This study is the result of field work at the Khampagar Monastery which was founded by the 8th Kamtul Linpoche, who moved to Tashi jong near Himachal Pradesh in northern India to escape the Chinese communists. The temple compound belonged to the Duk school of Tibetan Buddhism's Kagyu order in 1969. Before this study I researched the Cham ritual of labulengsi in Shaher China, and the Hemis Gompa in Ladak, northern India. The Labulengsi ritual was held on one day, while that of the Hemis lasted two. Those were insufficient to my research because Labulengsi was influenced by Chinese culture, while Hemis was shortened and altered for foreigner viewers. However, the Khampagar gompa ritual is held over 7days and so showcases a variety of content.
The pattern of Khampagar Gompa's lama dancing was that the higher the level of superiority within the order was the character, the slower and more moderate the dance movement. So in particular the Bodhisattva guru's dancing was moderated and less vital. Meanwhile, the movements of the gate master of the graveyard or the demons were quick and highly expressive of the ritual storytelling. Among all the Lama dances of the Khampagar monastery, the most outstanding was the Shanak (the "black hat" dance). Sometimes the movements were very strong, utilizing straight feet actions; at other times it was smooth and elegant. The motions of Shanak dancing differed according to the ritual contents. I like to call it Dharmatic beauty as a Buddhist spiritual.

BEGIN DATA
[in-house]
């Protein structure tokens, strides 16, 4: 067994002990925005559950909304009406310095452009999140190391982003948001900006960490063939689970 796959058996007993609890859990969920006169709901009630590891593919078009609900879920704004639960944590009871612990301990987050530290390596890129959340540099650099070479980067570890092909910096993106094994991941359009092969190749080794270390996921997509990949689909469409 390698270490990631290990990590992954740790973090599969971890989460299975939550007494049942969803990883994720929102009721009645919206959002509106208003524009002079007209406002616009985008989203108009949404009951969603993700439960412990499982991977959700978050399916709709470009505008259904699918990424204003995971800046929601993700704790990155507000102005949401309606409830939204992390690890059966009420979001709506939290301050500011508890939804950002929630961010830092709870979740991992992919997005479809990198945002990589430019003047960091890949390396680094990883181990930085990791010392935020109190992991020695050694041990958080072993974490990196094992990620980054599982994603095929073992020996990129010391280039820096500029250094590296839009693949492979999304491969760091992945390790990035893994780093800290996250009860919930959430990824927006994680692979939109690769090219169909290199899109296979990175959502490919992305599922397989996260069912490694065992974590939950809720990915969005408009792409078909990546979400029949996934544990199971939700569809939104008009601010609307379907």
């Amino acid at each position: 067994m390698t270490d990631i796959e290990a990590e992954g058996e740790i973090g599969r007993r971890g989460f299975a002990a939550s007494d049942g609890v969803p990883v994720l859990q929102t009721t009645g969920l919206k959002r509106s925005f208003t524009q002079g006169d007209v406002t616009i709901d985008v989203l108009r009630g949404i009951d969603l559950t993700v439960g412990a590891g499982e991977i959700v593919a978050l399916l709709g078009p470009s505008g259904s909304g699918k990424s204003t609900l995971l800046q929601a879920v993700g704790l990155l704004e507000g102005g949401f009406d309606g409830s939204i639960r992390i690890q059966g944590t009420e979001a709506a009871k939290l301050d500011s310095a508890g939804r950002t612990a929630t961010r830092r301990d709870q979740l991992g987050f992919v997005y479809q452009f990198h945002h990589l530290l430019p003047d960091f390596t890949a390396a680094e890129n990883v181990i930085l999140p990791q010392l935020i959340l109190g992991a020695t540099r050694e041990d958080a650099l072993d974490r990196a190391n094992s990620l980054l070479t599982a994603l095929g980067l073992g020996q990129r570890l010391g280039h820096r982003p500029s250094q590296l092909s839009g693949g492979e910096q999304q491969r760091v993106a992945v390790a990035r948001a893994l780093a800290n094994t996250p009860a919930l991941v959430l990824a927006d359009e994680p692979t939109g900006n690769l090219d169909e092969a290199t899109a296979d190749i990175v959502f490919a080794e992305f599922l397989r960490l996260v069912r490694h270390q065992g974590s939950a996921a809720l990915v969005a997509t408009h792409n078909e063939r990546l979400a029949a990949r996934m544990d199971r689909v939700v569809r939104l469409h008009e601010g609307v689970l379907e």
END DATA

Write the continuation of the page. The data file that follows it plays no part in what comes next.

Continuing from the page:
That beauty is exactly opposite to the performing art of western Christianity, which climaxes in high spirits whereas Buddhist Oriental culture pursues the beauty of moderation and stillness encompassing movements. Beautiful dance movements or skills are not as important to Tibetan Lama rituals as the delivery of the message of the ritual. This is because it is an ideal posture for regional dance rather than simply performance.
Comparing with the cymbals dancing of Korean Buddhist ritual and the court dancing of Cheoyongmu, the purpose and contents are closer to cymbals dancing to protect Buddhist Dharma and the field of the ritual place. However, the Tibetans use Dorje or skeleton symbols or other instruments as dance instruments. The cymbal is only used as a musical accompaniment. Today's Korean Cheoyong dance is different to the Tibetan lama dance but on the documents of Yongjaechonghwa which recorded the customs and folk stories of the Josun dynasty, it is said to share similarities with the goal of Nare; that is to drive out evil spirits in a masked, men's dance. I think it is necessary to research and establish the more clearly related matters between the Korean Buddhist ritual dance, the court dance Cheoyongmu, and the Tibetan lama dance.
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